Johannesburg - Legendary former All Blacks captain Sean Fitzpatrick admits that he thought the Springboks would have the edge over New Zealand in the current Tri-Nations series, but pointed out where he thought the Kiwis got their noses in front by winning all four of their matches to date with 19 out of a possible 20 log points in the bag.
Fitzpatrick, the only All Blacks captain to lead his side to a series win over South Africa when they won in 1996, is in South Africa as an ambassador for the 2011 Rugby World Cup to be held in New Zealand in September and October next year.
He is part of a New Zealand delegation to create an awareness of the tour among South Africans and also to establish ties at other levels and particularly business as part of the run-in to the World Cup.
Fitzpatrick is obviously looking forward to the Tri-Nations Test at FNB Stadium on Saturday and warns that the All Blacks, despite their two huge wins in Auckland and Wellington, will not have it all their own way.
"A wounded South African side is always dangerous," he said.
Fitzpatrick said the performances by South African sides in the Super 14 and the Boks' world class players like Fourie du Preez, Bakkies Botha and Victor Matfield had pointed to South Africa again dominating the Tri-Nations series. Where things went wrong for South Africa was with the injuries and the suspensions, which denied them continuity in team selections and building combinations, Fitzpatrick felt.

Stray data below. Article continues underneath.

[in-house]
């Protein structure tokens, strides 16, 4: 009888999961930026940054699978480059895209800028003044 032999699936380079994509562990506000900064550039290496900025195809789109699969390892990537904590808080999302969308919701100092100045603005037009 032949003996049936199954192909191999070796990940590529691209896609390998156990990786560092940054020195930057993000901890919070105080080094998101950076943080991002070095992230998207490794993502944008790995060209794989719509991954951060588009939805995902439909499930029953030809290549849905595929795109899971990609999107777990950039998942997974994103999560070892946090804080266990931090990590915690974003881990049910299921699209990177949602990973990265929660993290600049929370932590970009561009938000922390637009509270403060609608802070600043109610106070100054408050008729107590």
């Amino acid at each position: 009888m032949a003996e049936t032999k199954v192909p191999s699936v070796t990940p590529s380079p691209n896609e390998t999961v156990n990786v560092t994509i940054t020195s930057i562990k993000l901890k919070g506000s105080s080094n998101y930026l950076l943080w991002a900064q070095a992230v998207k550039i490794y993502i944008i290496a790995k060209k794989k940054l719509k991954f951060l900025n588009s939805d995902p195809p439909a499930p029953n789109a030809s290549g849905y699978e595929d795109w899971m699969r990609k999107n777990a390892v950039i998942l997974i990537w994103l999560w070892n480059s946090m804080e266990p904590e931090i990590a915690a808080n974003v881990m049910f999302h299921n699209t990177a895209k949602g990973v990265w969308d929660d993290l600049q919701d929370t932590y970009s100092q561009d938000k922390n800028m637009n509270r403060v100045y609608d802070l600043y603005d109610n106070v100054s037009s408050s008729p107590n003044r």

About the recent two matches between the two old adversaries in New Zealand Fitzpatrick said that the "Springboks were outplayed and outcoached."
Another reason for the turnaround in performance by the All Blacks this year is that they spend more time studying the game and the opposition, says Fitzpatrick.
"They're masters at the ruck because they're coached to clean out opposition players quicker than anyone else. The All Blacks are also better in the contact are than anyone else and their skills level is another step up.
"They think about the game, and it's not just about spending five hours in the gym for them."
The planning by the All Blacks also has his support.
"I love the way they (the All Blacks) interchange (their team)," he said and specifically referred to the two scrumhalves Piri Weepu and Jimmy Cowan.
"We don't need to develop two teams. They will develop mental hardness come the playoffs in the World Cup," he said.